What’s more, based on forecasts, September weather has looked “rather disappointing” so far compared to recent years, according to the firm.
“This leaves room for the front to fail even as winter stays quite firm,” Bespoke said.
With projected end-of-injection-season levels nearing 4 Tcf amid recent futures gains, Nymex contracts at the front of the curve could be in for “more of a protracted fight higher — with greater volatility likely,” according to EBW.
“The appearance of lasting production declines may convince the market that the winter strip remains undervalued,” EBW analysts said. “We are currently projecting 1.5 Bcf/d of dry gas production declines by the start of winter, which may cause the market to re-evaluate the current winter storage trajectory and push prices higher to ensure winter supply adequacy.
“…With the market attempting to fill inventories to the brim without spilling over…reduced flexibility in the end-of-season storage figure may force increased price volatility to balance the market and keep inventories within the desired range.”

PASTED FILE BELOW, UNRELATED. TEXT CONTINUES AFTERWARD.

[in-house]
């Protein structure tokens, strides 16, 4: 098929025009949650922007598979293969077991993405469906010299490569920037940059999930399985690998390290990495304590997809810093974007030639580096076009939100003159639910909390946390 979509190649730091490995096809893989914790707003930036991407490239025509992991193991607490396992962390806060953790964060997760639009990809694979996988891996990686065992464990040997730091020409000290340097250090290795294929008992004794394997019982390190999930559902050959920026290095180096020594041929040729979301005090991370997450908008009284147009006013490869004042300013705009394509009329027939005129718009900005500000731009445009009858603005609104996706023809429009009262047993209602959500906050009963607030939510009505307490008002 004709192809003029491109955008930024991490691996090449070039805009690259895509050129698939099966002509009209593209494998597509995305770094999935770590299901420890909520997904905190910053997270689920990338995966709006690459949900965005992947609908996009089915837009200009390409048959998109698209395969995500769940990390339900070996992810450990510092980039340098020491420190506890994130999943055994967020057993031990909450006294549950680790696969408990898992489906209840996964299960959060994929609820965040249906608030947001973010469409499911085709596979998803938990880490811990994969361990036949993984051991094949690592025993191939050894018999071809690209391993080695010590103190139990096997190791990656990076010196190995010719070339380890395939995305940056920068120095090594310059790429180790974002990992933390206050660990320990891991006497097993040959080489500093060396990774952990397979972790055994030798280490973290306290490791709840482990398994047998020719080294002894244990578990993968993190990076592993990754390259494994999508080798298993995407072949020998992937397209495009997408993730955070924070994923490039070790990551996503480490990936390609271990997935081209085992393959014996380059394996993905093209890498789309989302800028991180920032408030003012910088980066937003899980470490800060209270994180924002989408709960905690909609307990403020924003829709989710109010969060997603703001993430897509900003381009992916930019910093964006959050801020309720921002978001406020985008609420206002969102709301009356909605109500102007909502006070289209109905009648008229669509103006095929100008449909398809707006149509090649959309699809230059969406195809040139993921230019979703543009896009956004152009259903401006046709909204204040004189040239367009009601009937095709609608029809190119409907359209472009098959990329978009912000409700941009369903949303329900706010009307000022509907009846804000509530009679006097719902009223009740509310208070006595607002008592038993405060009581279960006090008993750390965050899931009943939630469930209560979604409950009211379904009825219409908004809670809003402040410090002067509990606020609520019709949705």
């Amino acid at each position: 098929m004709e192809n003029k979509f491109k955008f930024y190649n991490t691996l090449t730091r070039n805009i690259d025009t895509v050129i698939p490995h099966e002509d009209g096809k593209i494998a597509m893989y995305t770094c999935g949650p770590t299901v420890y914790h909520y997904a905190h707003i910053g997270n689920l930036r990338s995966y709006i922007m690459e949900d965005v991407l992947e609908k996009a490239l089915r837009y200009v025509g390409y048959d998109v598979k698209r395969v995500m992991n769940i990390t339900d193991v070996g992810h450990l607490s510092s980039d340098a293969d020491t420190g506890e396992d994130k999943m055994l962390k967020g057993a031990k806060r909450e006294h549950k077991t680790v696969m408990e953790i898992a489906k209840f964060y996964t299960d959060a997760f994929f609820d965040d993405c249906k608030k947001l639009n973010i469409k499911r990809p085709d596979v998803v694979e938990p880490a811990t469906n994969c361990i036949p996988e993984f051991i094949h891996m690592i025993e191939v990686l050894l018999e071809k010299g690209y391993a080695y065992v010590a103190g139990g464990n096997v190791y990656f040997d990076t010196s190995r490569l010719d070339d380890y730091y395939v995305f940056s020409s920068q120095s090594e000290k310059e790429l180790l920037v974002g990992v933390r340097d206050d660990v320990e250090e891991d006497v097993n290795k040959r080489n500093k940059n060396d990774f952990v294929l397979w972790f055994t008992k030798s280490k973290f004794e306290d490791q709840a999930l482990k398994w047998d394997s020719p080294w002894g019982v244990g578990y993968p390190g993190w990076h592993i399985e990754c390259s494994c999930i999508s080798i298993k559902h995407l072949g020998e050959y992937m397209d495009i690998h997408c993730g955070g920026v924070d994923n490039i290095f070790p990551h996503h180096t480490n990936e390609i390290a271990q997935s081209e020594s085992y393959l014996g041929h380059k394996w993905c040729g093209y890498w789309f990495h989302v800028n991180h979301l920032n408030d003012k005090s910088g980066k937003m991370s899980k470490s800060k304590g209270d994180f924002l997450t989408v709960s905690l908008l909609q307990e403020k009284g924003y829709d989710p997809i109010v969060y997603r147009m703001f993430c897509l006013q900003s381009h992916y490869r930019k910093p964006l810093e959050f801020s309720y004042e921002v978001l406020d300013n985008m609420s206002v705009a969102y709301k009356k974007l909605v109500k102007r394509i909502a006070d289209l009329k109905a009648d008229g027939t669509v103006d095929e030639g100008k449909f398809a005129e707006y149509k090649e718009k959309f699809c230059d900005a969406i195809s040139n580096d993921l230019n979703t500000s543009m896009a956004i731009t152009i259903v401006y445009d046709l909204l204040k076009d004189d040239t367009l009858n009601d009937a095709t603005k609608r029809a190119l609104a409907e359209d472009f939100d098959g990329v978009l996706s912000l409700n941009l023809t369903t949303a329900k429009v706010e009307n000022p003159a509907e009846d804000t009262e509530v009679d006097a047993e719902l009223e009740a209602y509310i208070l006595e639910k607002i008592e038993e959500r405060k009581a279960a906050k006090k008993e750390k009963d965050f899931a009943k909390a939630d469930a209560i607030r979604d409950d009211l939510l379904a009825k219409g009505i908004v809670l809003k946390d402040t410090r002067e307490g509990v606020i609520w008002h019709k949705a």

For September bidweek, plump storage levels and the prospect of comfortable shoulder season temperatures appeared to take their toll on regional prices in the Northeast and Appalachia.
The Energy Information Administration (EIA) reported 775 Bcf of regional stockpiles in the East as of Aug. 21, 9.3% above the five-year average and flirting with the five-year max of 781 Bcf for the period.
Limited buying interest prompted discounts at several Northeast demand hubs in September bidweek trading. Transco Zone 6 NY tumbled 47.0 cents to average just $1.240. The price weakness flowed upstream to Appalachia, where Dominion South fell 15.5 cents to $1.110.
It was a very different story on the West Coast, where September premiums at numerous locations outpaced the gains at Henry.
In Southern California, where a blistering heat wave last month sent day-ahead prices soaring as high as $13.255, bidweek traders priced in a healthy dose of upside risk for September. SoCal Citygate jumped $2.190 month/month to average $4.495 for September bidweek.
Other locations in California and the Desert Southwest posted strong gains for the month, including Kern Delivery, which climbed $1.745 to $3.830, and SoCal Border Avg., which picked up $1.155 to reach $2.935.